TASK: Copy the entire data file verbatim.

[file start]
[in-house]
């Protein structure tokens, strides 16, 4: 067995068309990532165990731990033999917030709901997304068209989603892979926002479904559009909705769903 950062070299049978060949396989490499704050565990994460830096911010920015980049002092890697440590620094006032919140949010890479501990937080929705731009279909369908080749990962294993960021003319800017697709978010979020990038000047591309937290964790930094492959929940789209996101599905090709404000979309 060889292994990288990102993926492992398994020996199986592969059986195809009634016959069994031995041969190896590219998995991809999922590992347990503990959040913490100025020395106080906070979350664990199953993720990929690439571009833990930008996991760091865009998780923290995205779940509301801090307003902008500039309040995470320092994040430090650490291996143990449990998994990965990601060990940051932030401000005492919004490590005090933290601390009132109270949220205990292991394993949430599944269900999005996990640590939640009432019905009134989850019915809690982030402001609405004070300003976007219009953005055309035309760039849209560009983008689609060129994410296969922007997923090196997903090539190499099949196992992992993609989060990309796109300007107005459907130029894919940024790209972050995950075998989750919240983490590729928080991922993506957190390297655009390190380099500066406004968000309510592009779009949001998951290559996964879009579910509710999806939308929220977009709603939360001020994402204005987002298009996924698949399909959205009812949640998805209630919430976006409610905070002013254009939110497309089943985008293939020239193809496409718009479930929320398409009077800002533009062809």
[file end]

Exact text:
[in-house]
């Protein structure tokens, strides 16, 4: 067995068309990532165990731990033999917030709901997304068209989603892979926002479904559009909705769903 950062070299049978060949396989490499704050565990994460830096911010920015980049002092890697440590620094006032919140949010890479501990937080929705731009279909369908080749990962294993960021003319800017697709978010979020990038000047591309937290964790930094492959929940789209996101599905090709404000979309 060889292994990288990102993926492992398994020996199986592969059986195809009634016959069994031995041969190896590219998995991809999922590992347990503990959040913490100025020395106080906070979350664990199953993720990929690439571009833990930008996991760091865009998780923290995205779940509301801090307003902008500039309040995470320092994040430090650490291996143990449990998994990965990601060990940051932030401000005492919004490590005090933290601390009132109270949220205990292991394993949430599944269900999005996990640590939640009432019905009134989850019915809690982030402001609405004070300003976007219009953005055309035309760039849209560009983008689609060129994410296969922007997923090196997903090539190499099949196992992992993609989060990309796109300007107005459907130029894919940024790209972050995950075998989750919240983490590729928080991922993506957190390297655009390190380099500066406004968000309510592009779009949001998951290559996964879009579910509710999806939308929220977009709603939360001020994402204005987002298009996924698949399909959205009812949640998805209630919430976006409610905070002013254009939110497309089943985008293939020239193809496409718009479930929320398409009077800002533009062809």